Socrates’ Controversial Approaches to Philosophy
Socrates was a teacher and a very wise man. He was very controversial because of the way he approached things. He often questioned people to get his points across. In the Trial and Death of Socrates, he is charged with impiety, corrupting the youth, introducing new gods, and atheism. He is brought to trial for these accusations.
Socrates explains during the trial that a friend of his went to the Oracle of Delphi(a temple of Apollo) and is told that Socrates is the wisest of all men. Socrates goes to the politicians, artisans, and writers to see if this is true. He discovers that none of them are smarter than he. From this, Socrates explains the difference between the wise and unwise is that the wiser people admit when they do not know everything. The unwise pretend that they do know, but Socrates does not see this as wisdom. He believes the only true being is God.
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As the trial goes on, Socrates defends the charges brought against him. He explains to Meletus, an accuser, that the introduction of new gods charge and the charge of atheism are false. These two things are impossible to have together. Socrates cannot both introduce and believe in gods if as an atheist he does not even believe in gods. Also, Socrates claims that he is not a corruptor of the youth. As he argues, he asks if everyone else improves the youth, and he is answered yes. Then, he says it is not logical that he is the only corruptor of the youth in the whole world and so this accusation is false. Finally, Socrates explains that he is not a sophist. Everyone knows he is poor so how would he be receiving payment to teach.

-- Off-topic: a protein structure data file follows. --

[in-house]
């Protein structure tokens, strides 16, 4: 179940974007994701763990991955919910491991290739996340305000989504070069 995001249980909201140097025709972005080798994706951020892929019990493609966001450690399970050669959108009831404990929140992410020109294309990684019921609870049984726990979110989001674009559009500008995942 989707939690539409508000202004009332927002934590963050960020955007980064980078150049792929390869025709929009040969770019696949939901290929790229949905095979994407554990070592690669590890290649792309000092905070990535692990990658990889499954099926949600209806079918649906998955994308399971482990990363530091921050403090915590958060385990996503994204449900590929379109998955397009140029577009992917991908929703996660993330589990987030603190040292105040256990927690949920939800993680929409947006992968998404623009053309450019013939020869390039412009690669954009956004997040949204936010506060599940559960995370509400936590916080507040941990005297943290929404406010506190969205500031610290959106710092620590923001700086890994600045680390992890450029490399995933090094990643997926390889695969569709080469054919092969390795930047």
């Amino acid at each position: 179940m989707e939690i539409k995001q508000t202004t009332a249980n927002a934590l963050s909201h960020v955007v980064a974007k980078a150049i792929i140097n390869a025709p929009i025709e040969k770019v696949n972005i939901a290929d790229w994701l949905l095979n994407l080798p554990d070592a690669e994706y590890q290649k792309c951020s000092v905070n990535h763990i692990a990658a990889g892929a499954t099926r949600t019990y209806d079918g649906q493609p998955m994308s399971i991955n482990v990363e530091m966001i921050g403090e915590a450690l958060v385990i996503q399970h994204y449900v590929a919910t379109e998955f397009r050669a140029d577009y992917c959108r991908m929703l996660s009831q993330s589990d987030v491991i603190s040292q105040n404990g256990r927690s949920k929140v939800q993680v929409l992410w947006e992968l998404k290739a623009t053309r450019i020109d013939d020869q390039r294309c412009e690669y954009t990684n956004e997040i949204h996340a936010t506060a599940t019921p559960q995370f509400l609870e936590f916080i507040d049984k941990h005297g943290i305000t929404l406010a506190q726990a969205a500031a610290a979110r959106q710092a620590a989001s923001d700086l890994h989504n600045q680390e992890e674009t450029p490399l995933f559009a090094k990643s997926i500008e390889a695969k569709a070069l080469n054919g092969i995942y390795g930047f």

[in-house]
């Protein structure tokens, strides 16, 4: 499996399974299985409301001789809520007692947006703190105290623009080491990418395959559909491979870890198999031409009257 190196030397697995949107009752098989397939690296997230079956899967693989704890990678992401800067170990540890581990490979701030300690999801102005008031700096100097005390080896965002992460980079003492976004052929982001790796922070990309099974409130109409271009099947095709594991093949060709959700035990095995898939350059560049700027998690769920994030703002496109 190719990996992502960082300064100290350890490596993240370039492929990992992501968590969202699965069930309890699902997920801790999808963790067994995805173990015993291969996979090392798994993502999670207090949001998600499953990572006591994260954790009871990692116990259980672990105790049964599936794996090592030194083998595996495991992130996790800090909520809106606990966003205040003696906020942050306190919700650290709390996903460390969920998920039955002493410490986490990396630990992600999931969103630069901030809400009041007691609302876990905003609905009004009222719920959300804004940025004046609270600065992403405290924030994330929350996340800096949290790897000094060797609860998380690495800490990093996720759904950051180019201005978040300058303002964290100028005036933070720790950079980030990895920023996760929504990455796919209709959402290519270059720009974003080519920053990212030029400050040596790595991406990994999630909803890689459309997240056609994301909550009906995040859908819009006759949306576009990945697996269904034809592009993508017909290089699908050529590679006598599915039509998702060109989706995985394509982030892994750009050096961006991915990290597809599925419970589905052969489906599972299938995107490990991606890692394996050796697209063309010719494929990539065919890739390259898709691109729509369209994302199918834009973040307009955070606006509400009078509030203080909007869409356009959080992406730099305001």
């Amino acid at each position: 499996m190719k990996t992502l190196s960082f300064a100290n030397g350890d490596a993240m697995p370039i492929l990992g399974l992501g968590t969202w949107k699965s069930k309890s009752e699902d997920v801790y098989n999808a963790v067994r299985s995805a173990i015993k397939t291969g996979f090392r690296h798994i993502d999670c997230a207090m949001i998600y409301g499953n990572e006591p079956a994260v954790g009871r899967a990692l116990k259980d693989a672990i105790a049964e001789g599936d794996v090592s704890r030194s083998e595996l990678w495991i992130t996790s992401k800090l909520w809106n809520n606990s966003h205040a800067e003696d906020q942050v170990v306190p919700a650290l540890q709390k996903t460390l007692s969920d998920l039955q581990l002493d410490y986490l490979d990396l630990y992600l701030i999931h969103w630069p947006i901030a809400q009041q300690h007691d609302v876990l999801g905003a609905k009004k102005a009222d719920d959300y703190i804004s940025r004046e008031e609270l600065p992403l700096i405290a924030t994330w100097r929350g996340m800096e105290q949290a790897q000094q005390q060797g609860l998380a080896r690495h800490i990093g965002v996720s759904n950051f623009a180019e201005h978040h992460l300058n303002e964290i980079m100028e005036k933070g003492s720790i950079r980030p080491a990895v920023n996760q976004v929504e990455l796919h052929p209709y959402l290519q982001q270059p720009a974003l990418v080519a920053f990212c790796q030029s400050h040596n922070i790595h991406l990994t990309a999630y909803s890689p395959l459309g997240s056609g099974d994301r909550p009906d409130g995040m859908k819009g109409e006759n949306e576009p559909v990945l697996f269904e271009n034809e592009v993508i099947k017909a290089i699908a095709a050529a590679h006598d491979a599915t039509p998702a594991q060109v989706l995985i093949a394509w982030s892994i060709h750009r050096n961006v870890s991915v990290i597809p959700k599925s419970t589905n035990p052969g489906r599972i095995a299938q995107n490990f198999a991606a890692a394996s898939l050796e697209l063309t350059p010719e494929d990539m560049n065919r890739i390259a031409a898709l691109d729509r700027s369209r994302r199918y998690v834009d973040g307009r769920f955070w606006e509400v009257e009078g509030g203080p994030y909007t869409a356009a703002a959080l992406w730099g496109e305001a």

Socrates believes the real reason he is on trial is that others hate him for showing them that they are not as wise as he is. This makes sense because people in power do not want to be made out to be fooled, especially in front of other citizens. Socrates sees this whole thing as his mission to show others that they are not as wise as they think. He argues that people need to analyze themselves better to be wiser.
Socrates goes on to say that he is not ashamed of his life. The jury would allow Socrates to live if he stops questioning everything and stops his discussions, but he believes God wants him to continue to search and analyze to follow his duty of seeking wisdom and truth. As the jury gets angrier and angrier, he says he doesn’t argue for himself but for the good of Athens. If the jury finds him guilty he argues that they would only be depriving themselves of the gift of Socrates making them better people. Socrates doesn’t want to be paid for teaching; he just thinks it’s the right thing to do.
The jury finds him guilty, and he is not surprised. He wasn’t going to beg for his life. He refuses to be exiled because he believes that would make him disobedient to God because his mission is to help people. Socrates is finally given the death penalty.
After being found guilty, he still believes what he did was right. He would have done it a million more times. He declares that the unexamined life is not worth living. He even is bold enough to say they should put him up with the heroes. His so-called apology is nothing but a mockery.
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